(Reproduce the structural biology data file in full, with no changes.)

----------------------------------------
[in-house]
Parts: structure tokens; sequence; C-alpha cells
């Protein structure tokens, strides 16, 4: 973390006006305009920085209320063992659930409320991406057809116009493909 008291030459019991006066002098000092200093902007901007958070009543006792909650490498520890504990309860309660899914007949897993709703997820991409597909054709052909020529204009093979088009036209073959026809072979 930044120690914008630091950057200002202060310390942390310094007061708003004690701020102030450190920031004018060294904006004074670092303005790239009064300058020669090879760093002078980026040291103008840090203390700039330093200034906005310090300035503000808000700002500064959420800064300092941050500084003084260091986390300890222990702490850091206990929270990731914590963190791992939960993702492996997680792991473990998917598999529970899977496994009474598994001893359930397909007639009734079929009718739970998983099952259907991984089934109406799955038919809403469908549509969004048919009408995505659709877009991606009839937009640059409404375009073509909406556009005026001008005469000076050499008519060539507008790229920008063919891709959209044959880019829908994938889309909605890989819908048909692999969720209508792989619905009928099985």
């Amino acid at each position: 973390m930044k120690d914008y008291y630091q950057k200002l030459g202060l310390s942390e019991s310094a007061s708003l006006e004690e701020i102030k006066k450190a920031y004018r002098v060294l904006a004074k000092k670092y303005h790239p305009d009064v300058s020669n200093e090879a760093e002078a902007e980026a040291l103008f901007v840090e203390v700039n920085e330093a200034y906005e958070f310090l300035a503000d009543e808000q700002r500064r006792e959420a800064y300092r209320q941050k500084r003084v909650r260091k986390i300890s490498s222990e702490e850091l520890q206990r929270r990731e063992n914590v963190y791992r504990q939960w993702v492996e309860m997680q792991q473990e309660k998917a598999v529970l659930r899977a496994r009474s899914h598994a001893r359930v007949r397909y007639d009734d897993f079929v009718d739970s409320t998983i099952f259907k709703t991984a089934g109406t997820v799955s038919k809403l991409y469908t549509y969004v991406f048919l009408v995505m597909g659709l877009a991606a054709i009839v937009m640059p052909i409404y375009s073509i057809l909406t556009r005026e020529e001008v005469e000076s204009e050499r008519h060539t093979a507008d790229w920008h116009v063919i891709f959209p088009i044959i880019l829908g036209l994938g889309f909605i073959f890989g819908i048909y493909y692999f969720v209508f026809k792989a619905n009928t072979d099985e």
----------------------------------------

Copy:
[in-house]
Parts: structure tokens; sequence; C-alpha cells
């Protein structure tokens, strides 16, 4: 973390006006305009920085209320063992659930409320991406057809116009493909 008291030459019991006066002098000092200093902007901007958070009543006792909650490498520890504990309860309660899914007949897993709703997820991409597909054709052909020529204009093979088009036209073959026809072979 930044120690914008630091950057200002202060310390942390310094007061708003004690701020102030450190920031004018060294904006004074670092303005790239009064300058020669090879760093002078980026040291103008840090203390700039330093200034906005310090300035503000808000700002500064959420800064300092941050500084003084260091986390300890222990702490850091206990929270990731914590963190791992939960993702492996997680792991473990998917598999529970899977496994009474598994001893359930397909007639009734079929009718739970998983099952259907991984089934109406799955038919809403469908549509969004048919009408995505659709877009991606009839937009640059409404375009073509909406556009005026001008005469000076050499008519060539507008790229920008063919891709959209044959880019829908994938889309909605890989819908048909692999969720209508792989619905009928099985």
């Amino acid at each position: 973390m930044k120690d914008y008291y630091q950057k200002l030459g202060l310390s942390e019991s310094a007061s708003l006006e004690e701020i102030k006066k450190a920031y004018r002098v060294l904006a004074k000092k670092y303005h790239p305009d009064v300058s020669n200093e090879a760093e002078a902007e980026a040291l103008f901007v840090e203390v700039n920085e330093a200034y906005e958070f310090l300035a503000d009543e808000q700002r500064r006792e959420a800064y300092r209320q941050k500084r003084v909650r260091k986390i300890s490498s222990e702490e850091l520890q206990r929270r990731e063992n914590v963190y791992r504990q939960w993702v492996e309860m997680q792991q473990e309660k998917a598999v529970l659930r899977a496994r009474s899914h598994a001893r359930v007949r397909y007639d009734d897993f079929v009718d739970s409320t998983i099952f259907k709703t991984a089934g109406t997820v799955s038919k809403l991409y469908t549509y969004v991406f048919l009408v995505m597909g659709l877009a991606a054709i009839v937009m640059p052909i409404y375009s073509i057809l909406t556009r005026e020529e001008v005469e000076s204009e050499r008519h060539t093979a507008d790229w920008h116009v063919i891709f959209p088009i044959i880019l829908g036209l994938g889309f909605i073959f890989g819908i048909y493909y692999f969720v209508f026809k792989a619905n009928t072979d099985e």